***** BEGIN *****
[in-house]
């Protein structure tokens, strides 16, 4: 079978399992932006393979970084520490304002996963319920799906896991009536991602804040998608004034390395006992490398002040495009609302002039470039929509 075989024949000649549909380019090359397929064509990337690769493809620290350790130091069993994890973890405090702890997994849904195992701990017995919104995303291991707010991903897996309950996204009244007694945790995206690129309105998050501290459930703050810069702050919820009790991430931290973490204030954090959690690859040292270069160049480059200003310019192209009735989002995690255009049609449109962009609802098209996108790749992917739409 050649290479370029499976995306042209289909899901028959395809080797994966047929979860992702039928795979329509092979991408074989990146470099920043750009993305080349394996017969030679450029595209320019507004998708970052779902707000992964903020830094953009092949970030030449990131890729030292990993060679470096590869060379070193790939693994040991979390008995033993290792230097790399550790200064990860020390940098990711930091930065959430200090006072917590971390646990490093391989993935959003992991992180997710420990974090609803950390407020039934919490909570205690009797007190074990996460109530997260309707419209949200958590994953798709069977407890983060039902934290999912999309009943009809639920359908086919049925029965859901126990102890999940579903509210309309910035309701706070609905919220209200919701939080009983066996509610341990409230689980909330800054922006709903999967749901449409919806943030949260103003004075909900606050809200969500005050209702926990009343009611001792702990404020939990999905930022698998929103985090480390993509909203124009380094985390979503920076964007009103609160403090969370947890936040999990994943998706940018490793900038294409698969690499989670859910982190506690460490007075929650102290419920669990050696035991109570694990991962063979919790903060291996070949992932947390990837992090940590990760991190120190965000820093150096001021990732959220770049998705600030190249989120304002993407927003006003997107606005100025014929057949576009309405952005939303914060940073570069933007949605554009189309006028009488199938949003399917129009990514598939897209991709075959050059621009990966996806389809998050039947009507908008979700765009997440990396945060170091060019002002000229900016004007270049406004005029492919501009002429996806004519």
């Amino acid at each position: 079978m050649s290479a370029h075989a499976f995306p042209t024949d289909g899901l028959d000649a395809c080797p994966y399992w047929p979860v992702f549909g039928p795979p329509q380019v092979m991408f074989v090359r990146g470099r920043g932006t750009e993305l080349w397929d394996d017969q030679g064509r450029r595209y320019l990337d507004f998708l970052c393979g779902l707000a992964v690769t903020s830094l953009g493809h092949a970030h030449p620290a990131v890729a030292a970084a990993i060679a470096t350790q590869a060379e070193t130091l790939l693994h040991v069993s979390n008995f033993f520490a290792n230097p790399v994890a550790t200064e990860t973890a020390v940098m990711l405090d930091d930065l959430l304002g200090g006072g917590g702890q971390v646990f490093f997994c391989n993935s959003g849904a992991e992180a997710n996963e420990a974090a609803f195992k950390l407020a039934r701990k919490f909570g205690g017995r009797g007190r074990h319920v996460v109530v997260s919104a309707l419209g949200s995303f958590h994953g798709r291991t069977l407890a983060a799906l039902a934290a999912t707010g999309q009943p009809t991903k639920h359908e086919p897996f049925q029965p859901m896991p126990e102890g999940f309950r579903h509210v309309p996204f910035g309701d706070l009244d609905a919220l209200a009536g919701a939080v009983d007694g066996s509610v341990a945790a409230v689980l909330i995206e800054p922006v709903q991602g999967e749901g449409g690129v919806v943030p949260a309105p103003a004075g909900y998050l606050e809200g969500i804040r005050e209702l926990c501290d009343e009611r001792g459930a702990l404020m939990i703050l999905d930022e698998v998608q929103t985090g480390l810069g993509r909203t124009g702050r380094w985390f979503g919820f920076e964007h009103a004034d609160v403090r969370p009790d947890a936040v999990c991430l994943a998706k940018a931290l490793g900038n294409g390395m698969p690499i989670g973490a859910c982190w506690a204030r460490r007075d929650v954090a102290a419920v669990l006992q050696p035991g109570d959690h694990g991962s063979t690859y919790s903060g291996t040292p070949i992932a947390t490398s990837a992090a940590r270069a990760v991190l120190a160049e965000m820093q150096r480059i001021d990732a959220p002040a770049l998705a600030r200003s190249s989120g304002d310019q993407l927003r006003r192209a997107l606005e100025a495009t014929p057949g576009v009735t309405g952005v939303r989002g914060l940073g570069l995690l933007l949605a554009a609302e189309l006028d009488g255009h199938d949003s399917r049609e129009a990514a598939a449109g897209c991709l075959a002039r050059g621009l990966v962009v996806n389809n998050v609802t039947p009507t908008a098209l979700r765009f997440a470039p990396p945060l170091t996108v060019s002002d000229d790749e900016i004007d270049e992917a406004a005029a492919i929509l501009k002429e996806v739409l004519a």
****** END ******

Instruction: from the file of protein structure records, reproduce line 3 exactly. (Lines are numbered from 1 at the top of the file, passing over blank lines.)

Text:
């Amino acid at each position: 079978m050649s290479a370029h075989a499976f995306p042209t024949d289909g899901l028959d000649a395809c080797p994966y399992w047929p979860v992702f549909g039928p795979p329509q380019v092979m991408f074989v090359r990146g470099r920043g932006t750009e993305l080349w397929d394996d017969q030679g064509r450029r595209y320019l990337d507004f998708l970052c393979g779902l707000a992964v690769t903020s830094l953009g493809h092949a970030h030449p620290a990131v890729a030292a970084a990993i060679a470096t350790q590869a060379e070193t130091l790939l693994h040991v069993s979390n008995f033993f520490a290792n230097p790399v994890a550790t200064e990860t973890a020390v940098m990711l405090d930091d930065l959430l304002g200090g006072g917590g702890q971390v646990f490093f997994c391989n993935s959003g849904a992991e992180a997710n996963e420990a974090a609803f195992k950390l407020a039934r701990k919490f909570g205690g017995r009797g007190r074990h319920v996460v109530v997260s919104a309707l419209g949200s995303f958590h994953g798709r291991t069977l407890a983060a799906l039902a934290a999912t707010g999309q009943p009809t991903k639920h359908e086919p897996f049925q029965p859901m896991p126990e102890g999940f309950r579903h509210v309309p996204f910035g309701d706070l009244d609905a919220l209200a009536g919701a939080v009983d007694g066996s509610v341990a945790a409230v689980l909330i995206e800054p922006v709903q991602g999967e749901g449409g690129v919806v943030p949260a309105p103003a004075g909900y998050l606050e809200g969500i804040r005050e209702l926990c501290d009343e009611r001792g459930a702990l404020m939990i703050l999905d930022e698998v998608q929103t985090g480390l810069g993509r909203t124009g702050r380094w985390f979503g919820f920076e964007h009103a004034d609160v403090r969370p009790d947890a936040v999990c991430l994943a998706k940018a931290l490793g900038n294409g390395m698969p690499i989670g973490a859910c982190w506690a204030r460490r007075d929650v954090a102290a419920v669990l006992q050696p035991g109570d959690h694990g991962s063979t690859y919790s903060g291996t040292p070949i992932a947390t490398s990837a992090a940590r270069a990760v991190l120190a160049e965000m820093q150096r480059i001021d990732a959220p002040a770049l998705a600030r200003s190249s989120g304002d310019q993407l927003r006003r192209a997107l606005e100025a495009t014929p057949g576009v009735t309405g952005v939303r989002g914060l940073g570069l995690l933007l949605a554009a609302e189309l006028d009488g255009h199938d949003s399917r049609e129009a990514a598939a449109g897209c991709l075959a002039r050059g621009l990966v962009v996806n389809n998050v609802t039947p009507t908008a098209l979700r765009f997440a470039p990396p945060l170091t996108v060019s002002d000229d790749e900016i004007d270049e992917a406004a005029a492919i929509l501009k002429e996806v739409l004519a």